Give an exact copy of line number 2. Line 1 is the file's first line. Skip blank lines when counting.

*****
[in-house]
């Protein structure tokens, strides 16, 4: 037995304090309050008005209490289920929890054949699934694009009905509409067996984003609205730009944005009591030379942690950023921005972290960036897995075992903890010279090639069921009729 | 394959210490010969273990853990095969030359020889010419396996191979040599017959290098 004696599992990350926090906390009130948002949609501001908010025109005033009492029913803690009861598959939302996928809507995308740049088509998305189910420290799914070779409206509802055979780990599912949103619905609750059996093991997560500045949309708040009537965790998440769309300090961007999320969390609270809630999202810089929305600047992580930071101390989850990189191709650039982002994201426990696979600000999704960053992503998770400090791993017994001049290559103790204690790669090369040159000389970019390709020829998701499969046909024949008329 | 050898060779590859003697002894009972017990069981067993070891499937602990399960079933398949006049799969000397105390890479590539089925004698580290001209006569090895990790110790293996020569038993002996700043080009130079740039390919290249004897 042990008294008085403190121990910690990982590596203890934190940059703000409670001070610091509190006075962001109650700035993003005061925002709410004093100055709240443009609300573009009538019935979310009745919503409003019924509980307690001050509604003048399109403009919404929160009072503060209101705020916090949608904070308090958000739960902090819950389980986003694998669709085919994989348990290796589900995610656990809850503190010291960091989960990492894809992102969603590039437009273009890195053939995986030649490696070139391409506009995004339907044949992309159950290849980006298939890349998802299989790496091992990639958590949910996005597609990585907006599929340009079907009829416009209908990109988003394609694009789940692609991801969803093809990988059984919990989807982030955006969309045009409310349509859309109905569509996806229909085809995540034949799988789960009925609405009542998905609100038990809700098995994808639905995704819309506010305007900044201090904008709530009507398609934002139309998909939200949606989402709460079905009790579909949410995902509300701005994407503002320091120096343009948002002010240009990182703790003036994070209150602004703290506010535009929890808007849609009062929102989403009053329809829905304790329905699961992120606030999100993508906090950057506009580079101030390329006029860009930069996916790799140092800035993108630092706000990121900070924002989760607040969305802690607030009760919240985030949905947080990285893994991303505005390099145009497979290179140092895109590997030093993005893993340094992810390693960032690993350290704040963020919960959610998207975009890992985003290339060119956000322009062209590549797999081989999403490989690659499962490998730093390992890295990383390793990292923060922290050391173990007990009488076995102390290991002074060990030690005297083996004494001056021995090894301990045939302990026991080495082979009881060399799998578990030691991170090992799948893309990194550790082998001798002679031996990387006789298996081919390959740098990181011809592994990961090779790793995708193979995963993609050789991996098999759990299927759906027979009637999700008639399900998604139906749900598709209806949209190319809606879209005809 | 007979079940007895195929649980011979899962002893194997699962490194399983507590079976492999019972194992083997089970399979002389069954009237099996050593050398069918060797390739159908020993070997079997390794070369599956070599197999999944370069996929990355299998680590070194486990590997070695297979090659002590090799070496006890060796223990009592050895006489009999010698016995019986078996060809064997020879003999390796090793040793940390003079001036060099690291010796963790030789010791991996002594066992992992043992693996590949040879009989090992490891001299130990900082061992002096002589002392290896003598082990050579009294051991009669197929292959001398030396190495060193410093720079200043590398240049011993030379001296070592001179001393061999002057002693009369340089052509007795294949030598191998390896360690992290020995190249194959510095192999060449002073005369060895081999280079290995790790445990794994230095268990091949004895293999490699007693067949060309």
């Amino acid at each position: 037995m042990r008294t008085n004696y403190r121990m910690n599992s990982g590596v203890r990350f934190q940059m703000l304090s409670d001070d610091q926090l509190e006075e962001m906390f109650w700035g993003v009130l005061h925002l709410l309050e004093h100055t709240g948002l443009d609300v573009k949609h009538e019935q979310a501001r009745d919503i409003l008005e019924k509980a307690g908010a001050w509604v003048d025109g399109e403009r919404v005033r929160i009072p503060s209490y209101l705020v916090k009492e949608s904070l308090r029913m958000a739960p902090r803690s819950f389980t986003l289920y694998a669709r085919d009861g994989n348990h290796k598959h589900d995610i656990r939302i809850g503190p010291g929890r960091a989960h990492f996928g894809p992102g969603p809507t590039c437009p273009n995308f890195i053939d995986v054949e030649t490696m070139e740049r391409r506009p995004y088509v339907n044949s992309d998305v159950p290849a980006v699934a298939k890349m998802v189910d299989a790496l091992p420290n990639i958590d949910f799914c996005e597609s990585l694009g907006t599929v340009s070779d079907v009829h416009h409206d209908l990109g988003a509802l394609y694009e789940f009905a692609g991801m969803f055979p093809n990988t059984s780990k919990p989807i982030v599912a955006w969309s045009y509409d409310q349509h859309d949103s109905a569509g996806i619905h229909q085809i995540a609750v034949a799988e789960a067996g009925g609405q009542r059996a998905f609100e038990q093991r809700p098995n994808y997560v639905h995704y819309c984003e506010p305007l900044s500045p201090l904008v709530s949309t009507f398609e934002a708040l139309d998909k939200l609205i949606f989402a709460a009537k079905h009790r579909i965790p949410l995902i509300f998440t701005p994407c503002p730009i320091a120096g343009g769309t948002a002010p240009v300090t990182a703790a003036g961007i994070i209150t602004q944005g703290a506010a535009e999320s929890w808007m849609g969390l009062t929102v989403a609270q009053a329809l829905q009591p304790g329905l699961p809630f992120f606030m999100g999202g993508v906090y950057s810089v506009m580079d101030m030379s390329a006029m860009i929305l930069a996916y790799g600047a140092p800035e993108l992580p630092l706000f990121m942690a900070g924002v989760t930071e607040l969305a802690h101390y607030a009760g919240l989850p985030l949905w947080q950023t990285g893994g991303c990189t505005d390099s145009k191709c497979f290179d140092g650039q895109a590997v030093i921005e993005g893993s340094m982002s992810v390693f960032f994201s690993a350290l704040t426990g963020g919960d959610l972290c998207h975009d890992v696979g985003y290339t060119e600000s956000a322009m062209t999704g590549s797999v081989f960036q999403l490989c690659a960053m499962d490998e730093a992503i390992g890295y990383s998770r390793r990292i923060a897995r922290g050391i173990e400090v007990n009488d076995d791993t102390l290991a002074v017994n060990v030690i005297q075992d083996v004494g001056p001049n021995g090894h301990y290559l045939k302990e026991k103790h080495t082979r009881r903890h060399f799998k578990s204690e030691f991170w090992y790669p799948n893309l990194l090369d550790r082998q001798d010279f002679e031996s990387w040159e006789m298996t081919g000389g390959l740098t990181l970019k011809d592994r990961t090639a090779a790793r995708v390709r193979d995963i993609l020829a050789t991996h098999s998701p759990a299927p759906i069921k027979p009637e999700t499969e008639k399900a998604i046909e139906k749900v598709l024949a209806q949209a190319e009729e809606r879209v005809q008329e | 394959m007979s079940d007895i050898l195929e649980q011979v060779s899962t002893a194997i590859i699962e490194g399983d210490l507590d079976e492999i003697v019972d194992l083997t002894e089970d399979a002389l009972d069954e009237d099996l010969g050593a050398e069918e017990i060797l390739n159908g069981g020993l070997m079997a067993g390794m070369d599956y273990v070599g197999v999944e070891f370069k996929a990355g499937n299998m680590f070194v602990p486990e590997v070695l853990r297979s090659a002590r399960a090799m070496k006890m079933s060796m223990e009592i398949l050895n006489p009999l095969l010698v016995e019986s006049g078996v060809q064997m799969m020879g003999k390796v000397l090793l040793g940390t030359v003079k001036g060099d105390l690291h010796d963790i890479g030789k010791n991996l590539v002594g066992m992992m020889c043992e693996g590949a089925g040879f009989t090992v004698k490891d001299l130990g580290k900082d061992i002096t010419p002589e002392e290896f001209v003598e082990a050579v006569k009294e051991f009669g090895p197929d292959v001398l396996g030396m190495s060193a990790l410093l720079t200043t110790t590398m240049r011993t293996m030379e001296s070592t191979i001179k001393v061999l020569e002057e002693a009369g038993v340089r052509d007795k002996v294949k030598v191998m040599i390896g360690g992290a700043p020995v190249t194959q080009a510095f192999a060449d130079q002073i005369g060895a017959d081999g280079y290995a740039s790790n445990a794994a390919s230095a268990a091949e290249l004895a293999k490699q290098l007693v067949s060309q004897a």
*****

């Protein structure tokens, strides 16, 4: 037995304090309050008005209490289920929890054949699934694009009905509409067996984003609205730009944005009591030379942690950023921005972290960036897995075992903890010279090639069921009729 | 394959210490010969273990853990095969030359020889010419396996191979040599017959290098 004696599992990350926090906390009130948002949609501001908010025109005033009492029913803690009861598959939302996928809507995308740049088509998305189910420290799914070779409206509802055979780990599912949103619905609750059996093991997560500045949309708040009537965790998440769309300090961007999320969390609270809630999202810089929305600047992580930071101390989850990189191709650039982002994201426990696979600000999704960053992503998770400090791993017994001049290559103790204690790669090369040159000389970019390709020829998701499969046909024949008329 | 050898060779590859003697002894009972017990069981067993070891499937602990399960079933398949006049799969000397105390890479590539089925004698580290001209006569090895990790110790293996020569038993002996700043080009130079740039390919290249004897 042990008294008085403190121990910690990982590596203890934190940059703000409670001070610091509190006075962001109650700035993003005061925002709410004093100055709240443009609300573009009538019935979310009745919503409003019924509980307690001050509604003048399109403009919404929160009072503060209101705020916090949608904070308090958000739960902090819950389980986003694998669709085919994989348990290796589900995610656990809850503190010291960091989960990492894809992102969603590039437009273009890195053939995986030649490696070139391409506009995004339907044949992309159950290849980006298939890349998802299989790496091992990639958590949910996005597609990585907006599929340009079907009829416009209908990109988003394609694009789940692609991801969803093809990988059984919990989807982030955006969309045009409310349509859309109905569509996806229909085809995540034949799988789960009925609405009542998905609100038990809700098995994808639905995704819309506010305007900044201090904008709530009507398609934002139309998909939200949606989402709460079905009790579909949410995902509300701005994407503002320091120096343009948002002010240009990182703790003036994070209150602004703290506010535009929890808007849609009062929102989403009053329809829905304790329905699961992120606030999100993508906090950057506009580079101030390329006029860009930069996916790799140092800035993108630092706000990121900070924002989760607040969305802690607030009760919240985030949905947080990285893994991303505005390099145009497979290179140092895109590997030093993005893993340094992810390693960032690993350290704040963020919960959610998207975009890992985003290339060119956000322009062209590549797999081989999403490989690659499962490998730093390992890295990383390793990292923060922290050391173990007990009488076995102390290991002074060990030690005297083996004494001056021995090894301990045939302990026991080495082979009881060399799998578990030691991170090992799948893309990194550790082998001798002679031996990387006789298996081919390959740098990181011809592994990961090779790793995708193979995963993609050789991996098999759990299927759906027979009637999700008639399900998604139906749900598709209806949209190319809606879209005809 | 007979079940007895195929649980011979899962002893194997699962490194399983507590079976492999019972194992083997089970399979002389069954009237099996050593050398069918060797390739159908020993070997079997390794070369599956070599197999999944370069996929990355299998680590070194486990590997070695297979090659002590090799070496006890060796223990009592050895006489009999010698016995019986078996060809064997020879003999390796090793040793940390003079001036060099690291010796963790030789010791991996002594066992992992043992693996590949040879009989090992490891001299130990900082061992002096002589002392290896003598082990050579009294051991009669197929292959001398030396190495060193410093720079200043590398240049011993030379001296070592001179001393061999002057002693009369340089052509007795294949030598191998390896360690992290020995190249194959510095192999060449002073005369060895081999280079290995790790445990794994230095268990091949004895293999490699007693067949060309």